Tim Q1) Assuming we don't need the extra functionality in ADF 11.1.1.7, what is the advantage of moving to it? Are the bug fixes and maybe browser compatibility changes enough to warrant the upgrade?

Chris A1) Of course Oracle would love you to look at the new features and we hope they are compelling enough reasons on their own to get you to upgrade.  Probably the most exciting parts are the 'eye candy'components (cough, DVT controls) such as the Sunburst, TreeMap, TimeLine and Code Editor.  However for programmers the PanelGrid, ListView and new (returned?) pagination support in Table’s will also make ADF UI development easier, and who doesn’t want an easier job?

Possibly a more compelling reason is the optimisations introduced under the covers which might not be overly obvious, but will make your users happy with the responsiveness of the app migrated to 11.1.1.7.0.  In this release Oracle has introduced a new skin 'Skyros' which to some people will be 'just another skin'.  Yet this skin introduces CSS3 with its graphics rendering support to replace the 10s, if not 100s of images we used to include with each skin for the overall application chrome.  This means your user’s browsers now download far less bytes, the browser and CSS3 can use the graphics processes of the users’ PCs for faster interactions, the end outcome, faster apps, happier users.

Not enough on the optimization front?  To prove my point about optimizations under the covers, check out the bug fix list and note the DOM optimizations (e.g. bug 14015969) to make components more 'HTML-light-weight'.  The ADF programmer won’t see this in their day to day coding, but it will make a performance difference to the applications as the browser has less HTML to review and DOM to process.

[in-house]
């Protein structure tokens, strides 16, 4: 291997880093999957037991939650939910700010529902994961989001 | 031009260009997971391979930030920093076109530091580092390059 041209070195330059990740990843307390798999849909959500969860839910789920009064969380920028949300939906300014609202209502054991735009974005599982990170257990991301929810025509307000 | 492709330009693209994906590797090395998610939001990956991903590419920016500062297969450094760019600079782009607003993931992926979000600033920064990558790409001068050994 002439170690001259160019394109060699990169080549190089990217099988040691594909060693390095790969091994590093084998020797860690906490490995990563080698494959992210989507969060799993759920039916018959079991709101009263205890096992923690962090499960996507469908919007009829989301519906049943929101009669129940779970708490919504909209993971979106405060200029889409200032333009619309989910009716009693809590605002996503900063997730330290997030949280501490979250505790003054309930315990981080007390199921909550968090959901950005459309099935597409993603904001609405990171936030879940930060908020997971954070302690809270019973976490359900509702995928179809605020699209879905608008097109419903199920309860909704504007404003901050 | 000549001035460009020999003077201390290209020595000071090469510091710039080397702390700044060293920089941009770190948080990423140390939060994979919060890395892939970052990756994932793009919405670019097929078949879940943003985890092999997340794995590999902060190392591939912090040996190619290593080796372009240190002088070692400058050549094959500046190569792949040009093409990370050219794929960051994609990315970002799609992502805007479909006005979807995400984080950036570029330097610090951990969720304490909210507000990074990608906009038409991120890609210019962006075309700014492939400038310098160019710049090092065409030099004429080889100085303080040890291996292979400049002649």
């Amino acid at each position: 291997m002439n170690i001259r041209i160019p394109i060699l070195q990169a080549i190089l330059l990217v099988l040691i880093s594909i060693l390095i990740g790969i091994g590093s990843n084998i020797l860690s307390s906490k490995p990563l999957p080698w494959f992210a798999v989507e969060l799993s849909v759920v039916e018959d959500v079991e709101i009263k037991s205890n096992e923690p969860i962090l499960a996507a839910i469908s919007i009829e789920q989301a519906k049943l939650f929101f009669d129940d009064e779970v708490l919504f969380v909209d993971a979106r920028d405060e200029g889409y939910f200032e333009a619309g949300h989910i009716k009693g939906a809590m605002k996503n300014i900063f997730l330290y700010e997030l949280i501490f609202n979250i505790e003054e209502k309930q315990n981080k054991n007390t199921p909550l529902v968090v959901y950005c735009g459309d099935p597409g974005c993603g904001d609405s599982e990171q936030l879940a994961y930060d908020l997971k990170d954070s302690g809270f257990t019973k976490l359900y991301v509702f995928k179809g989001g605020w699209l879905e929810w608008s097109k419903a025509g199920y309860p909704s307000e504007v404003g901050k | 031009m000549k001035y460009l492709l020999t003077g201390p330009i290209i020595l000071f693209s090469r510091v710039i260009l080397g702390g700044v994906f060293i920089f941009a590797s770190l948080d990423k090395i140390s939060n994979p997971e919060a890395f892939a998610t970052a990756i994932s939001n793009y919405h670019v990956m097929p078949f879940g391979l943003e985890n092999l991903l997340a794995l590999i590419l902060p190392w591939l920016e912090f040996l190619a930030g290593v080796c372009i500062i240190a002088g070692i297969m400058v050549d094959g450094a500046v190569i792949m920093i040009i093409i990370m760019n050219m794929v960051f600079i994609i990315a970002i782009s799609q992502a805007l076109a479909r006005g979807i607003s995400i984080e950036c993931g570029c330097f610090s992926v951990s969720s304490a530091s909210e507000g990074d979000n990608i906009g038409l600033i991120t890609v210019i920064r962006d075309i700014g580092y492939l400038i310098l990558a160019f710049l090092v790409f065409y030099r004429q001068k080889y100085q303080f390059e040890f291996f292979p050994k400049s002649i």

Yet I agree, this and the other new features might not be enough.  So let’s address your other points.

Between releases Oracle does put it in significant effort addressing JDeveloper and ADF bugs, as well as behind the scenes optimizations that you get for free and we don’t necessarily publicize. Admittedly we also introduce in a few new bugs, but lets be realistic, that’s the nature of modern complex software, there’s always going to be bugs.  The goal is of course to reduce the amount and this is something Oracle pursues at length. Since starting at Oracle 1 year ago I’ve lodged just over 100 bugs and ERs, and have worked at length with our developers who are committed to addressing these issues, something all our team members do daily.  With all this in mind, from experience in having talked to external development teams who have upgraded in the past, generally speaking when quizzed about the quality of the IDE and ADF, I’ve not yet heard a customer say they wanted to go back versions.  So overall my opinion, is yes, you should diligently plan to upgrade when new releases come out. Read the full article here.